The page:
Power of Attorney

This past year I have been focusing on my graphic design business and having a child (see adorable picture of Zoe below) and it’s been hard to give the time required to write a novel. Not that I’ve stopped writing or wanting to write, but the amount of hours I have available is not what it once was. Since I had shorter hours I decided to shift to shorter projects and I’ve spent the past year working on short stories. This has been both hard and rewarding. Hard in that I’ve always worked in long format and short stories are structured differently than novels. Short stories have made me practice new skills and work in new ways and it has been extremely rewarding to see these new skills bear fruit.
But as my life (and daughter) settle back into a routine, I’m looking forward to returning to the novel structure. In fact, I have plans for a third Carrie Mae Mystery, High-Caliber Concealer, and an as yet to be named mystery set in the San Juan islands. I can’t wait to share these new adventures with you, but today I’m releasing the last of my pre-daughter short stories. Power of Attorney a Carrie Mae Mini-Mystery is now available! I hope you enjoy it!

The Arch-Nemesis

I was watching The Big Bang Theory the other day – the one where Sheldon was expounding on his hatred for Wil Wheaton, his “arch-nemesis.” Having an arch-nemesis is such a comic book notion that the idea of a real person with an arch-nemesis has comedic potential built in. But it got me thinking about how we approach our enemies in real life. Most of us don’t say we have enemies. We have people we don’t like – mean people at work, that jerk of a clerk at the DMV, or the weird neighbor who thinks it’s great to feed that raccoons. To say that person is an enemy is to imply that they are out to get you and that conversely you’re probably out to get them. An enemy seems to imply a state of conflict that most of us aren’t really comfortable with.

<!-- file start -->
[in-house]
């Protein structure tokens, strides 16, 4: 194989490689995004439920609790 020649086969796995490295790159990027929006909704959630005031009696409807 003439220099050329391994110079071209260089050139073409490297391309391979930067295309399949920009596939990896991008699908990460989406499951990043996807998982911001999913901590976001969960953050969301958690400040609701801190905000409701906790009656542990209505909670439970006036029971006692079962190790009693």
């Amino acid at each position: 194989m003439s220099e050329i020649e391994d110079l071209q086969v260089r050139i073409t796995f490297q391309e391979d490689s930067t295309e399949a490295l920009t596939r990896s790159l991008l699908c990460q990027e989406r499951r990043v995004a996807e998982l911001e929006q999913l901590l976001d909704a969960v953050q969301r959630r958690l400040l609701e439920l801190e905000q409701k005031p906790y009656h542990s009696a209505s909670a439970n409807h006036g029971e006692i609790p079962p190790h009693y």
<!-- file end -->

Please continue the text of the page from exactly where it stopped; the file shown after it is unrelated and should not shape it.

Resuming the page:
But Sheldon got me to thinking: Who have been the “enemies” in my life? That one girl at the office who over watered my bamboo plant and then blamed me for the fact that it smelled like dog poo? (That is what happens when you over water bamboo, by the way.) Could I turn her into the villain of a workplace adventure? Just how much bad behavior does it take for a reader will believe a character in the role of villain? Accidental over watering probably doesn’t make a villain. I think we’d have to ramp up the bad behavior before a reader would believe she was anything more than a workplace annoyance. And since I was considering my life through the lens of villainy I had to wonder if I had ever been anyone else’s arch-nemesis. Of course, I’d probably be horrified if I found out I was hated by someone, but to figure so large in the pantheon of someone’s life would be kind of cool. So then I paused to consider what about my character would make a good villain and I realized it was quite clearly my underground volcano lair.

What character trait do you think makes for a good villain?